by Lorin Stein
“The elderly are virtually housebound. Parents of young children are deeply concerned for their safety. Animal companions are in peril. The atmosphere of the sidewalks and streets resembles the Coney Island boardwalk carnival live-target paintball game “Shoot The Freak” — and we, the people, are the freak. It is a version of homegrown terrorism.” -- ”It’s Time to Put the Brakes on Rogue Bicycle Riding,” The Villager
As a longtime resident of the East Village, and a terrorist, I am always very gratified to read the coverage of cycling in my local weekly. And I was thrilled to learn, from a recent column of Andrea Peyser’s in the New York Post, that we two-wheelers are now “the Upper East Side’s No. 1 quality-of-life menace.” Chapeau, team! We are winning … in the press.
But this is no time to rest on our laurels. These days, according to Department of Transportation statistics, you are far more likely to be killed by a car than by a bike − and cyclists in New York are riding more safely than ever. These, I’m afraid, are the breaks.
What accounts for this sorry state of affairs? Based on personal and unscientific observation, it seems to me that drivers are becoming used to us. Taxi riders are less likely to throw open a door without looking. Certain goo-goo cyclists have taken to policing themselves and instructing one another on the rules of the road. Like that mysterious caramel smell that blew in last year from New Jersey, a sickening air of mutual toleration has wafted over the island.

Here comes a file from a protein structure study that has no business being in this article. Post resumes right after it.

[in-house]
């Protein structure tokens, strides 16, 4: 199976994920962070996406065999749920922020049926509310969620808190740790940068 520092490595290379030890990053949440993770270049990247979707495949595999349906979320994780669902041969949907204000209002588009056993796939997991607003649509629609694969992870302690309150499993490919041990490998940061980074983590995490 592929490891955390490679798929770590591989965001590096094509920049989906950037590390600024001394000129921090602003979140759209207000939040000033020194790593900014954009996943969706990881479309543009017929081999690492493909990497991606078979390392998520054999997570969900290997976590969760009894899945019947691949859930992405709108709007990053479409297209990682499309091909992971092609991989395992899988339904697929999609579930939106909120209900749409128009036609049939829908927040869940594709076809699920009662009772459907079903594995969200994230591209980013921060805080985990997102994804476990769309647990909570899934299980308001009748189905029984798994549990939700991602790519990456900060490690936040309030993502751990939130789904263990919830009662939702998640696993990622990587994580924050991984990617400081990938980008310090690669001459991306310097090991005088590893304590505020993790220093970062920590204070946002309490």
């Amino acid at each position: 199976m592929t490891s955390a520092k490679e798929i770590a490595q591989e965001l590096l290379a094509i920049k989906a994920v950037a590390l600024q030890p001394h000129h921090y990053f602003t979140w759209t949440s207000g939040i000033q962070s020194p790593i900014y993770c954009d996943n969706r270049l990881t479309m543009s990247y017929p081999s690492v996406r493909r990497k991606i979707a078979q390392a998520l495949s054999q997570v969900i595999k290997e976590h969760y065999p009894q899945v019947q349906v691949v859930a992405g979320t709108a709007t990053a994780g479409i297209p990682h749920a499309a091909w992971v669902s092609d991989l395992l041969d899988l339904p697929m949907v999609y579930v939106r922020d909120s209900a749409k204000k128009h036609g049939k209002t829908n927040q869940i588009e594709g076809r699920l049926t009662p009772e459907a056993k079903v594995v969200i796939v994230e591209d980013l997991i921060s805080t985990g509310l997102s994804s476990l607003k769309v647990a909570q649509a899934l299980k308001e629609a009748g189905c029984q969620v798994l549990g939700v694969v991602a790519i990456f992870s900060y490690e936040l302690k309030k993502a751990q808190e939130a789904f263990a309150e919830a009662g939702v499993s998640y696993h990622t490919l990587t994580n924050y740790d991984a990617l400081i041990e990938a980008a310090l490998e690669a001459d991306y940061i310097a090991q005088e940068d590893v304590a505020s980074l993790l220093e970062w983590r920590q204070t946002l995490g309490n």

Then, of course, there are the bike lanes. On more and more of our streets and even our avenues, one has to actually go out of one’s way to collide with a pedestrian or run a Town Car off the road.
These lanes are especially hard on the delivery guys who make up the majority of the terrorists in my neighborhood. (Remember, Andrea, next time you tuck into that container of pad Thai − you’re dining with Bin Laden!) Many complain that they simply don’t have the time to work 60-hour weeks and keep old people and children off the streets. Last week I counted several dogs on Second Avenue.
And the problem is only getting worse. Yesterday − I write to you while the UN General Assembly is in session − Manhattan traffic moved at an average rate of eight miles per hour.
This does tend to take the fun out of it. To borrow that vivid simile from The Villager, what’s the point of shooting at a freak who doesn’t move?
Furthermore, and most seriously, automotive congestion threatens to swell our ranks with law-abiding civilians − people who “just want to get to work on time.”
Scofflaws of New York, unite! Show no mercy at the crosswalks! If you see a taxi door, take it out! Let the animal companions do their business on the rugs of every apartment that contains them!
Lift the truce, and send a message to City Hall: the current strategy of appeasement and mutual cooperation shall never prevail.
LORI STEIN IS THE EDITOR OF THE PARIS REVIEW.